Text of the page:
Peloton Interactive (PTON) has a timing problem...

The exercise-bike maker was one of the largest beneficiaries of the pandemic lockdowns. When people were trapped in their homes, Peloton's gear offered a way to stay fit.

But like the shutdowns, Peloton's time on top was temporary.

Sure, demand surged in 2020... But it wasn't because consumers were choosing Peloton over gyms. It was because they were choosing Peloton over nothing.

So many people ordered Pelotons at the height of COVID-19 that the company couldn't keep up. Thousands of bikes were stuck on back order. In 2021, it even announced it would build a $400 million factory in Ohio to address production shortages.

Now, Peloton is finally producing enough bikes and treadmills to meet 2020 demand. There's only one problem – that demand has evaporated.

As vaccines rolled out and mask mandates were lifted, people flocked back to the gym. This left Peloton scrambling.

The company laid off 2,800 employees earlier this year. It plans to cut another 800 to reduce costs.

Peloton is also raising the prices of its bikes and treadmills in a desperate effort to increase cash flows (and lean into its "high end" branding). And in February, it scrapped its plans to build the new factory.

Exercise bikes were the perfect solution during the pandemic. But it looks like much of the market has moved on from at-home workouts today.

That's great news for traditional gyms...

In the post-pandemic world, businesses like Planet Fitness (PLNT) will capture the most powerful spending trends.

Planet Fitness was hit hard by the pandemic. But now, it's resurging as one of the most popular fitness options in 2022. The company reported more than 16.5 million members in the second quarter, up from 14.8 million in 2021.

The market has taken notice of this rebound. In March 2020, Planet Fitness stock dropped from $88 per share to $34 per share. Today, prices have rebounded to more than $70 per share.

But the market didn't always believe in this company.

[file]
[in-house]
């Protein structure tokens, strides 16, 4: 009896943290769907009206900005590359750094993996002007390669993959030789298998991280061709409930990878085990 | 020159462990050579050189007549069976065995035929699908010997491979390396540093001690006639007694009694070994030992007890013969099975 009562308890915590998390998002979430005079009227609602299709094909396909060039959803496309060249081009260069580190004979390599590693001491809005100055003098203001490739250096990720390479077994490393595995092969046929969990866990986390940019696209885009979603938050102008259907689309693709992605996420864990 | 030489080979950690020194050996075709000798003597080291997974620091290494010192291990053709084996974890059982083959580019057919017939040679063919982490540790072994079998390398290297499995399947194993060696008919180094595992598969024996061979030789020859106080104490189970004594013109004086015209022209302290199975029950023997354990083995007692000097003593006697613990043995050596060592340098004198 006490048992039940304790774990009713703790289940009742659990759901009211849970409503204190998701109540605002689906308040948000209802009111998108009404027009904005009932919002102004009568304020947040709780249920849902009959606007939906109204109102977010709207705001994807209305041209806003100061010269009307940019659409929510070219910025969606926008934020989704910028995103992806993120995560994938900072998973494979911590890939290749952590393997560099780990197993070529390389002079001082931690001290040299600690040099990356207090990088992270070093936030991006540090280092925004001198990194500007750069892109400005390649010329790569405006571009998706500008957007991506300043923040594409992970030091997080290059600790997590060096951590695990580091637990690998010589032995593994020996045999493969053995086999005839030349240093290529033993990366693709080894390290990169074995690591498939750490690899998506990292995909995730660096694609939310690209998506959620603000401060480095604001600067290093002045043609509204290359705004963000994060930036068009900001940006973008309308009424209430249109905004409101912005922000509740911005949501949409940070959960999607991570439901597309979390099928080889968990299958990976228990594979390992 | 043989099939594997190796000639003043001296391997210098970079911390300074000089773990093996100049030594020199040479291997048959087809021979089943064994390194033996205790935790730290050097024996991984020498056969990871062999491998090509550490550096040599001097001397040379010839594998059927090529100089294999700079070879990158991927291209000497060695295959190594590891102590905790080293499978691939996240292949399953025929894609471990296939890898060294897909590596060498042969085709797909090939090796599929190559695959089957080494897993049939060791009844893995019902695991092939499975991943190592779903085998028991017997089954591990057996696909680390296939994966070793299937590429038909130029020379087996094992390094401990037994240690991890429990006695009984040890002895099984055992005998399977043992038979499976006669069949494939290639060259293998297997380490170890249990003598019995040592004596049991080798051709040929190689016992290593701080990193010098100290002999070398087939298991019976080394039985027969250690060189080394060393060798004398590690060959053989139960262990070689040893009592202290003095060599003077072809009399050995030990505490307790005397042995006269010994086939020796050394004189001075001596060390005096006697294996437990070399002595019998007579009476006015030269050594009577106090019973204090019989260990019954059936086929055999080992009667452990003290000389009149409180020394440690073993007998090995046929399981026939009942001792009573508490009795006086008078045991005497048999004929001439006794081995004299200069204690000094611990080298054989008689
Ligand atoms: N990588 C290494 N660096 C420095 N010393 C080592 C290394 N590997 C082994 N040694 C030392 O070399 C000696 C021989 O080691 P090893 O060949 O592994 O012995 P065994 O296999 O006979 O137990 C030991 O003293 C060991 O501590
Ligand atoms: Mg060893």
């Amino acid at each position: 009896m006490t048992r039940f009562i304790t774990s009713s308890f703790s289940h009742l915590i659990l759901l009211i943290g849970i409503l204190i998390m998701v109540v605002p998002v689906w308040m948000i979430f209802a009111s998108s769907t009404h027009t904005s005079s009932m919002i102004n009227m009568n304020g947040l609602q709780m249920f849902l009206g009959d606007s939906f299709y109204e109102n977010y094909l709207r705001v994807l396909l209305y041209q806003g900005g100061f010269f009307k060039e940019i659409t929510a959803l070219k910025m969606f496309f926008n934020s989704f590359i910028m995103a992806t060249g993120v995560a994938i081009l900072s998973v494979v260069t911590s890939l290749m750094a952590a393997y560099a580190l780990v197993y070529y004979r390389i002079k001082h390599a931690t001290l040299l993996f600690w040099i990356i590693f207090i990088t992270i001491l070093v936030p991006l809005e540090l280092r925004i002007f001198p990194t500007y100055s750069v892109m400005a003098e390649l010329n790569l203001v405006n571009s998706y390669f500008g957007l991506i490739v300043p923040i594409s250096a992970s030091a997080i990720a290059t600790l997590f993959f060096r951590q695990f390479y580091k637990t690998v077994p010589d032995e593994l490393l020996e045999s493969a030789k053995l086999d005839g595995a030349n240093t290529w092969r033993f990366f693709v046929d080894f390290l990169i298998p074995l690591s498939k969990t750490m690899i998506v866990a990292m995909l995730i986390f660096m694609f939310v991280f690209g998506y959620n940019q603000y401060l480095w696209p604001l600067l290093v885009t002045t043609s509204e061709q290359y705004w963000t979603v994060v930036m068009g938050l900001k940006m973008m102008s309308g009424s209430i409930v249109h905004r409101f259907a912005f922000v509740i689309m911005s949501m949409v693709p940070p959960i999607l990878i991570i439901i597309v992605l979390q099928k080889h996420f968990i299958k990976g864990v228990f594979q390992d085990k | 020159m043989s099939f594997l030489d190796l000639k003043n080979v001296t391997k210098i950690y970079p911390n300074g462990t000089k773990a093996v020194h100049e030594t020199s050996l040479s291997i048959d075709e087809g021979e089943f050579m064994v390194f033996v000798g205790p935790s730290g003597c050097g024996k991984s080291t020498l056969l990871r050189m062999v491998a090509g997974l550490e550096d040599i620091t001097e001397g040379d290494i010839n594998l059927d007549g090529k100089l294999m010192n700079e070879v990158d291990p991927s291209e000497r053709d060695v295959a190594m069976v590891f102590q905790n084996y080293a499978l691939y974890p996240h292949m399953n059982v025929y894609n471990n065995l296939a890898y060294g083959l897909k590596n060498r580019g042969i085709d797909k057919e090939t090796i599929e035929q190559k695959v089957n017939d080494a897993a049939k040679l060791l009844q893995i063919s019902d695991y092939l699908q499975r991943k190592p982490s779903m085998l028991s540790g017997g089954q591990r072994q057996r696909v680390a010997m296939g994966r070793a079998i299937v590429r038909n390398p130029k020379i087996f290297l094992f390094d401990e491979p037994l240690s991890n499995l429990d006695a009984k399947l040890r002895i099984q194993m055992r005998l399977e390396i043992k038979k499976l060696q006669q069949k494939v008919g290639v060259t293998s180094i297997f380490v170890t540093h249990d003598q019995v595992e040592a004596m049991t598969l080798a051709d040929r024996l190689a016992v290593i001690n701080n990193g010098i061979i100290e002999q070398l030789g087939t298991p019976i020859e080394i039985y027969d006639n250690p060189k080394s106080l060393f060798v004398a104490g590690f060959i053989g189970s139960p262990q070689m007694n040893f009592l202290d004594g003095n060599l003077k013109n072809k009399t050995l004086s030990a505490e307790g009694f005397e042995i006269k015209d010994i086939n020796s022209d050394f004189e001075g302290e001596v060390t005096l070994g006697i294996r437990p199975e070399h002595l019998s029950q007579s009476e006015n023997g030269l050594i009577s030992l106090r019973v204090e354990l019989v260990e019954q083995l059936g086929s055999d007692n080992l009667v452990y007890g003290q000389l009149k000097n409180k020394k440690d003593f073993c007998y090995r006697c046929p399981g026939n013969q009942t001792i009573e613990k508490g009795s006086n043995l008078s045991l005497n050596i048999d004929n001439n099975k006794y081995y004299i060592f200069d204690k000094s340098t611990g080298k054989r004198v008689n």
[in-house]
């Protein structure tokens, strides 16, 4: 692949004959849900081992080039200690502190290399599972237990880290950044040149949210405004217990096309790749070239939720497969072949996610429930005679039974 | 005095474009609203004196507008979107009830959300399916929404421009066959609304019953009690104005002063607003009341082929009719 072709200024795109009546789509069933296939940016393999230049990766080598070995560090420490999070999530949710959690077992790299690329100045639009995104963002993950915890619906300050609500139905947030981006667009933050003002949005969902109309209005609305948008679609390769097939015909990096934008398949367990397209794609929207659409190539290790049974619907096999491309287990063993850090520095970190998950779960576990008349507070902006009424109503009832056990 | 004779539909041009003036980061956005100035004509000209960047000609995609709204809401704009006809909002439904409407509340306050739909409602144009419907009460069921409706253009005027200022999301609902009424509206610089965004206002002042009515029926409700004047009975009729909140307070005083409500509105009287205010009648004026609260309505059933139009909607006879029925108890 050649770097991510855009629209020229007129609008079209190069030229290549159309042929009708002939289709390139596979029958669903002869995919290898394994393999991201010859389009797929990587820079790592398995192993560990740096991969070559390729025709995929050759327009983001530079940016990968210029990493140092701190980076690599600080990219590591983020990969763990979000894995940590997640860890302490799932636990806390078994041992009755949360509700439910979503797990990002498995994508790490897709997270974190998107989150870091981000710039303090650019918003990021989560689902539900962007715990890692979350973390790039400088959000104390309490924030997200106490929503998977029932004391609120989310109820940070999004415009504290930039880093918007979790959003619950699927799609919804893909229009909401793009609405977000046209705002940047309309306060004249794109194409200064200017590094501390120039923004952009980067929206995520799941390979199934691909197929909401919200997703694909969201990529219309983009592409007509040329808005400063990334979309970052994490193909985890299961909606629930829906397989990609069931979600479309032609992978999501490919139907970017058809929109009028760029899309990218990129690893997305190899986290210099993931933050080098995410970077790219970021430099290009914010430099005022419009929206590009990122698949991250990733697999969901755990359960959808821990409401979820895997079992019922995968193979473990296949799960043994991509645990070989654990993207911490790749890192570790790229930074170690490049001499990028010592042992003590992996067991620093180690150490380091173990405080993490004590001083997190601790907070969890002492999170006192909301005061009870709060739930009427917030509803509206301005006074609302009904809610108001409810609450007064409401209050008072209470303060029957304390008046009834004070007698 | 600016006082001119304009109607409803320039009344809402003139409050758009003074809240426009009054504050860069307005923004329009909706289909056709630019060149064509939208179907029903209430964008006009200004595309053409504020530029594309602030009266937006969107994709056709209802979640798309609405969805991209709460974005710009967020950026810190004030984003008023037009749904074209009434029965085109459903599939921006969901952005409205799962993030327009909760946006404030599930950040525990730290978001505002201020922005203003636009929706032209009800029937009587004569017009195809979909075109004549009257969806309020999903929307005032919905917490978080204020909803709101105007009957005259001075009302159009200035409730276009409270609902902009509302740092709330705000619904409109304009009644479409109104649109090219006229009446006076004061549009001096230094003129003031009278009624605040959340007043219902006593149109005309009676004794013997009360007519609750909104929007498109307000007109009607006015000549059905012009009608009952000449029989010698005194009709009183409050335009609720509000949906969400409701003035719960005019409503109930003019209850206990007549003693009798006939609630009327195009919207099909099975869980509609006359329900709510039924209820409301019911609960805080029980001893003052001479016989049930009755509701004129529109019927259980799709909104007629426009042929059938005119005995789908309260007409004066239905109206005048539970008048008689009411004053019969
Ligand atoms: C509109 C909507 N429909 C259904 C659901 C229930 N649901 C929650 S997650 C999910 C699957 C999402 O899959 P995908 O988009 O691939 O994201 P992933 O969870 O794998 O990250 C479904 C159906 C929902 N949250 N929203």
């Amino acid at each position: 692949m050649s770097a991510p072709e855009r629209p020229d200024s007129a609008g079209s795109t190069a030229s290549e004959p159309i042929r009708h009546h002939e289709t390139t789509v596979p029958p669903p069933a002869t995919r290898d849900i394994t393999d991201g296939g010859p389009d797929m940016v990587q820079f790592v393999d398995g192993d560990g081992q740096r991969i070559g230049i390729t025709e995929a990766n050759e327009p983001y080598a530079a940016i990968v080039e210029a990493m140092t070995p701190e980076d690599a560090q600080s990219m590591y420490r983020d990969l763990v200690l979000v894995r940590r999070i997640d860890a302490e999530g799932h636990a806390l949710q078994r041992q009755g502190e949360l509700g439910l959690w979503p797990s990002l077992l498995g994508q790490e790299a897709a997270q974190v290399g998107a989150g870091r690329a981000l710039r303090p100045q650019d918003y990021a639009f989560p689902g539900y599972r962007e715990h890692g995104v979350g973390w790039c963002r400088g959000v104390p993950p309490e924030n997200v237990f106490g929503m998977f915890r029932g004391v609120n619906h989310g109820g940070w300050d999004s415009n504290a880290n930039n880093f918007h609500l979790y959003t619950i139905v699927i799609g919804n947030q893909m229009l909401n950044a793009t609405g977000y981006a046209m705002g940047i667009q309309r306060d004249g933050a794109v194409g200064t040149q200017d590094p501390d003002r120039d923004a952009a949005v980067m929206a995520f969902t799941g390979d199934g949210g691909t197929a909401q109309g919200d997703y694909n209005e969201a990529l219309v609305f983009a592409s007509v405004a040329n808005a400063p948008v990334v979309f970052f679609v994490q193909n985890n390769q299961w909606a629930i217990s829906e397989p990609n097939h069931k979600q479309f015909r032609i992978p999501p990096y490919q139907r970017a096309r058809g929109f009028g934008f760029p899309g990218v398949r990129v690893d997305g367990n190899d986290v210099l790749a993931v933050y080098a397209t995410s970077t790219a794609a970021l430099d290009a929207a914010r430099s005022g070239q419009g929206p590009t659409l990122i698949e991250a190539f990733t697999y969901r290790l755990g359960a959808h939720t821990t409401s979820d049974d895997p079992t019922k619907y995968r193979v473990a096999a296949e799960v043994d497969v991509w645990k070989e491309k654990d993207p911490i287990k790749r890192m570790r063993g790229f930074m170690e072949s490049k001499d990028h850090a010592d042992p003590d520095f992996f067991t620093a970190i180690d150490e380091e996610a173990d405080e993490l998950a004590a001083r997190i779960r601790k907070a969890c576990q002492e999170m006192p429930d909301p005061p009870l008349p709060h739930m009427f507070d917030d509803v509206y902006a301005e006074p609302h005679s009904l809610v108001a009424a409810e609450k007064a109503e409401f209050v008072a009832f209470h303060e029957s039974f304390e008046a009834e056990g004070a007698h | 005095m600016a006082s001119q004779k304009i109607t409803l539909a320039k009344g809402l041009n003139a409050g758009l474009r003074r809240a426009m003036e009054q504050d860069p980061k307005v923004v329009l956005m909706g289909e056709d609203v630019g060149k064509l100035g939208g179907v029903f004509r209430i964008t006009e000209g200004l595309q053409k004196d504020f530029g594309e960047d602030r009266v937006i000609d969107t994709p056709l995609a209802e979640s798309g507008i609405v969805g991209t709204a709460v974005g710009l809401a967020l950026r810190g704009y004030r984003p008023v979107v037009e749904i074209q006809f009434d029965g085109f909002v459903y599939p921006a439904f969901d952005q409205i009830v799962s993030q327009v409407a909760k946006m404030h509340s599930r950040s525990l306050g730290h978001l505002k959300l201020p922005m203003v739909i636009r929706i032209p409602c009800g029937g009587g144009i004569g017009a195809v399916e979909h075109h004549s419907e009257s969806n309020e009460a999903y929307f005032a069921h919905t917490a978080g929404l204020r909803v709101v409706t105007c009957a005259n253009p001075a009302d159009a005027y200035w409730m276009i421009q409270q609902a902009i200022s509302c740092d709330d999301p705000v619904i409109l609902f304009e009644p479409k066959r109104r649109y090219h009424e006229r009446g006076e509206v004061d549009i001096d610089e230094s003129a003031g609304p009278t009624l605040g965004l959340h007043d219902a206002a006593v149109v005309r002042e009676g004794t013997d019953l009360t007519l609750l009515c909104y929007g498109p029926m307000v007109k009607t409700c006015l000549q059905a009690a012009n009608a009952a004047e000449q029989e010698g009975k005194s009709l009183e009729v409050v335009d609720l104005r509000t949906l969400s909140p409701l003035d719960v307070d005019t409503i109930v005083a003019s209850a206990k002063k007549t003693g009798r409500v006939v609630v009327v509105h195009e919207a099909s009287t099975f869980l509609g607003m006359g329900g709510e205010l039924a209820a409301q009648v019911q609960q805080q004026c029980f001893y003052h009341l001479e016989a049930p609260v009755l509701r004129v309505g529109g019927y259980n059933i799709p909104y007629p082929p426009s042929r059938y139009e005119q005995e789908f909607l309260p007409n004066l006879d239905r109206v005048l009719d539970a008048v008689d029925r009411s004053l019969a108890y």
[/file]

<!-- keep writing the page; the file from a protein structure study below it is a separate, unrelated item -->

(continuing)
Planet Fitness was another victim of Wall Street's Blacklist...

Back in 2017, Planet Fitness was weighed down by huge tax liabilities on its books. This scared off investors. They believed that these problems would keep weighing on the business, dragging Planet Fitness down for years to come.

And as-reported numbers only compounded these worries.

If you look at the company's generally accepted accounting principles ("GAAP") financial statements, you won't be impressed. As-reported return on assets ("ROA") was 9% in 2018. This only improved to about 10% in 2019 before plummeting in 2020 due to the pandemic.

Considering that the corporate average ROA is 12%, Planet Fitness doesn't look like a stock worth investing in...

These numbers don't suggest a company that's geared for success. So it's no surprise that Wall Street stayed far away.

But GAAP financials are full of discrepancies. These errors make accurate evaluations of companies almost impossible.

Unlike Wall Street, at Altimetry, we've been a fan of Planet Fitness since 2017.

We brushed off the high-tax liabilities in 2017 because we understood that they wouldn't be a recurring issue. But most important, we had Uniform Accounting to show us the true story for Planet Fitness.

Here's what the Uniform numbers showed us about Planet Fitness...

Despite the market's concerns in 2017, the company still earned a 65% Uniform ROA. That number climbed to 69% in 2018 and stayed near those levels in 2019.

Planet Fitness was even able to achieve 24% returns in 2020 during the pandemic. That means when the company was temporarily closing locations across the country, its returns were still double the corporate average.

Eventually, Planet Fitness did make its way off Wall Street's Blacklist. From 2017 to 2019, its stock price climbed steadily. And it has rebounded since the pandemic brought business to a standstill in 2020.

Planet Fitness was always a strong business with sound fundamentals. But that didn't stop Wall Street from blacklisting it for years. Because of this, many investors missed out on its impressive rise.


Joel Litman
August 24, 2022

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